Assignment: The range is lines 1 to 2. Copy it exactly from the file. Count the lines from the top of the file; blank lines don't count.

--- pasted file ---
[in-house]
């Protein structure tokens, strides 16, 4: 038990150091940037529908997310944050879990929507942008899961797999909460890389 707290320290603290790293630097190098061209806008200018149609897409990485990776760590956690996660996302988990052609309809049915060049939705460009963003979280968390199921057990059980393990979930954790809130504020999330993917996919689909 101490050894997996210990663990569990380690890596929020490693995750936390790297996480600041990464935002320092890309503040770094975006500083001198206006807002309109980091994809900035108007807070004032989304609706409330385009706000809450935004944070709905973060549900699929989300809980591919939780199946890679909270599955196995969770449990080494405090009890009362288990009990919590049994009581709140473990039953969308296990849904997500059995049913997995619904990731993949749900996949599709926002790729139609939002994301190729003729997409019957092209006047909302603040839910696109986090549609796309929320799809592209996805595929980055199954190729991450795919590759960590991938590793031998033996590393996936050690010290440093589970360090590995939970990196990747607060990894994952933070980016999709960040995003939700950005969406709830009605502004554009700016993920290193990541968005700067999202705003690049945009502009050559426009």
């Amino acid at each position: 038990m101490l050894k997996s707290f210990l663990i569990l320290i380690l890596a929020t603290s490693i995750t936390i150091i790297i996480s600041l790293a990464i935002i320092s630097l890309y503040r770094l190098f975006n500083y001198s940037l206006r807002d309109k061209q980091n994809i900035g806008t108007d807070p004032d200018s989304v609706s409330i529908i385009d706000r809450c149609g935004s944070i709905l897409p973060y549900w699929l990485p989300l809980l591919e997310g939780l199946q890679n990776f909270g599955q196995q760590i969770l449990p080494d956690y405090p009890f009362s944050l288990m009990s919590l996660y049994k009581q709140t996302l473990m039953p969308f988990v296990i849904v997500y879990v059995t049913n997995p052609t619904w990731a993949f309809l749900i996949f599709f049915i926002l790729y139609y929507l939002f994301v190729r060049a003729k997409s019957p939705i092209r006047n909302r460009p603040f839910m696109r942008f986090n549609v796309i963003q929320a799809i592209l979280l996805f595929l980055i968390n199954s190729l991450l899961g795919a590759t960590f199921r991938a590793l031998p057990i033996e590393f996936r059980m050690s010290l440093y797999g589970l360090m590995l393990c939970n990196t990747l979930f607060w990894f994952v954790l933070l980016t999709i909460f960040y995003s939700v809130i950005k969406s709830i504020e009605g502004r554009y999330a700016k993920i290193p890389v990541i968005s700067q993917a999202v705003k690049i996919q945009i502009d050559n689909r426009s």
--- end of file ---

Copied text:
[in-house]
């Protein structure tokens, strides 16, 4: 038990150091940037529908997310944050879990929507942008899961797999909460890389 707290320290603290790293630097190098061209806008200018149609897409990485990776760590956690996660996302988990052609309809049915060049939705460009963003979280968390199921057990059980393990979930954790809130504020999330993917996919689909 101490050894997996210990663990569990380690890596929020490693995750936390790297996480600041990464935002320092890309503040770094975006500083001198206006807002309109980091994809900035108007807070004032989304609706409330385009706000809450935004944070709905973060549900699929989300809980591919939780199946890679909270599955196995969770449990080494405090009890009362288990009990919590049994009581709140473990039953969308296990849904997500059995049913997995619904990731993949749900996949599709926002790729139609939002994301190729003729997409019957092209006047909302603040839910696109986090549609796309929320799809592209996805595929980055199954190729991450795919590759960590991938590793031998033996590393996936050690010290440093589970360090590995939970990196990747607060990894994952933070980016999709960040995003939700950005969406709830009605502004554009700016993920290193990541968005700067999202705003690049945009502009050559426009």